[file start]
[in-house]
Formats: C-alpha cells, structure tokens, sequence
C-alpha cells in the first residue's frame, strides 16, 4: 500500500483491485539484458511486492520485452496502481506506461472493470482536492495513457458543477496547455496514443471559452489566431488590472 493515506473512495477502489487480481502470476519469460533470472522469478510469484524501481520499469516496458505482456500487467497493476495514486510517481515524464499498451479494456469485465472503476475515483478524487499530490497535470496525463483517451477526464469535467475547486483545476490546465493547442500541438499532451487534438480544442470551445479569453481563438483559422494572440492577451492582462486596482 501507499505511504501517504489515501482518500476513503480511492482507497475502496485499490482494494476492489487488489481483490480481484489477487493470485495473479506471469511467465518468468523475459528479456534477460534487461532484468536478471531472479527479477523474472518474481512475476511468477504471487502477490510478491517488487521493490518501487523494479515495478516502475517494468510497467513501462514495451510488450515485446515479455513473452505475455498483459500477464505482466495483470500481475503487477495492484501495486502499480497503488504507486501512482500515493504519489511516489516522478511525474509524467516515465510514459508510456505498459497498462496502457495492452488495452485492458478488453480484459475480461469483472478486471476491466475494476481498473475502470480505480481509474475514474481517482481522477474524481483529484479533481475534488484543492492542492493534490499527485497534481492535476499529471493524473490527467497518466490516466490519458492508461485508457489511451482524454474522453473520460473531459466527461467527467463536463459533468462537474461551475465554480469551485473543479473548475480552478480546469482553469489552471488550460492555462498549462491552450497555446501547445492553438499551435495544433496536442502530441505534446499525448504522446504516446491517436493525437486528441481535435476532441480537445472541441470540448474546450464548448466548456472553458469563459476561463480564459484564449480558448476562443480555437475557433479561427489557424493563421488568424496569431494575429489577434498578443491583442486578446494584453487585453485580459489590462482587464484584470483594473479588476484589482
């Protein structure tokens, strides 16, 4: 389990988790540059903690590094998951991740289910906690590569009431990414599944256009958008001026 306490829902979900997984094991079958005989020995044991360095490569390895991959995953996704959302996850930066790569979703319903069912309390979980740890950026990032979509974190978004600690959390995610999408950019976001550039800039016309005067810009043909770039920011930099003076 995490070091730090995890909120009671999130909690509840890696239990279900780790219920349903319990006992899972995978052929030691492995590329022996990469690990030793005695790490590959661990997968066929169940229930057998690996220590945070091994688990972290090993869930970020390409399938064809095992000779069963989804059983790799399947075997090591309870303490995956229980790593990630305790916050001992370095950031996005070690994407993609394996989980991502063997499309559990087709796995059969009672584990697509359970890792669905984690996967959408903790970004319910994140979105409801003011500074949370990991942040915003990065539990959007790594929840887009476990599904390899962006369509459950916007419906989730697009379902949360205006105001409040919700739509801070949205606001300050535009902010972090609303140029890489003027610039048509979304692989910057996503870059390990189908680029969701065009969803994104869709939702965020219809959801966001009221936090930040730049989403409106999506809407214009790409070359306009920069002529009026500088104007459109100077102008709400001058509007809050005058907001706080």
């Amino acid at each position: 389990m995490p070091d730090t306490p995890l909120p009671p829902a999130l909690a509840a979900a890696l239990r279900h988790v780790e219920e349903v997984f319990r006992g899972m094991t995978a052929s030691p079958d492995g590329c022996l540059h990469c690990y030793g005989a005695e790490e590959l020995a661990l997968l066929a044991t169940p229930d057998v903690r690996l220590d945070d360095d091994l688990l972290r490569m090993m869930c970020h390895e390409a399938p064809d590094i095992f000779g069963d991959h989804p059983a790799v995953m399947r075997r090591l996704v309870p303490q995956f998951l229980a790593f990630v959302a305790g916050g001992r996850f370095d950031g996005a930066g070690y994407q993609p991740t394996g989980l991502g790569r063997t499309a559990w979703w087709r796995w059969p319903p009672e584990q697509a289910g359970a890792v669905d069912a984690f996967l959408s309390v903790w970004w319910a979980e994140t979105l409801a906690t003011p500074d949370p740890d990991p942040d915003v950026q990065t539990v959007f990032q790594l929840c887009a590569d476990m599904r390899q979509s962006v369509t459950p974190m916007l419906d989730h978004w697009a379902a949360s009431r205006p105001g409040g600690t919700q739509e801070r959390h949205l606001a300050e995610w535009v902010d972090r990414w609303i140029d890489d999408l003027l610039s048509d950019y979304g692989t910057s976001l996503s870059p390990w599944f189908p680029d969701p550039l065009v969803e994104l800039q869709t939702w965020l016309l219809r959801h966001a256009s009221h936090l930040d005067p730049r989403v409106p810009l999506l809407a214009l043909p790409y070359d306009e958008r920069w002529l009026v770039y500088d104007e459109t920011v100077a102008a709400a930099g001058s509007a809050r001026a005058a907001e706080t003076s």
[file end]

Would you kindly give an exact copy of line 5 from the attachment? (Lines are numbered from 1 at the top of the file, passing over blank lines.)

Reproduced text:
């Amino acid at each position: 389990m995490p070091d730090t306490p995890l909120p009671p829902a999130l909690a509840a979900a890696l239990r279900h988790v780790e219920e349903v997984f319990r006992g899972m094991t995978a052929s030691p079958d492995g590329c022996l540059h990469c690990y030793g005989a005695e790490e590959l020995a661990l997968l066929a044991t169940p229930d057998v903690r690996l220590d945070d360095d091994l688990l972290r490569m090993m869930c970020h390895e390409a399938p064809d590094i095992f000779g069963d991959h989804p059983a790799v995953m399947r075997r090591l996704v309870p303490q995956f998951l229980a790593f990630v959302a305790g916050g001992r996850f370095d950031g996005a930066g070690y994407q993609p991740t394996g989980l991502g790569r063997t499309a559990w979703w087709r796995w059969p319903p009672e584990q697509a289910g359970a890792v669905d069912a984690f996967l959408s309390v903790w970004w319910a979980e994140t979105l409801a906690t003011p500074d949370p740890d990991p942040d915003v950026q990065t539990v959007f990032q790594l929840c887009a590569d476990m599904r390899q979509s962006v369509t459950p974190m916007l419906d989730h978004w697009a379902a949360s009431r205006p105001g409040g600690t919700q739509e801070r959390h949205l606001a300050e995610w535009v902010d972090r990414w609303i140029d890489d999408l003027l610039s048509d950019y979304g692989t910057s976001l996503s870059p390990w599944f189908p680029d969701p550039l065009v969803e994104l800039q869709t939702w965020l016309l219809r959801h966001a256009s009221h936090l930040d005067p730049r989403v409106p810009l999506l809407a214009l043909p790409y070359d306009e958008r920069w002529l009026v770039y500088d104007e459109t920011v100077a102008a709400a930099g001058s509007a809050r001026a005058a907001e706080t003076s």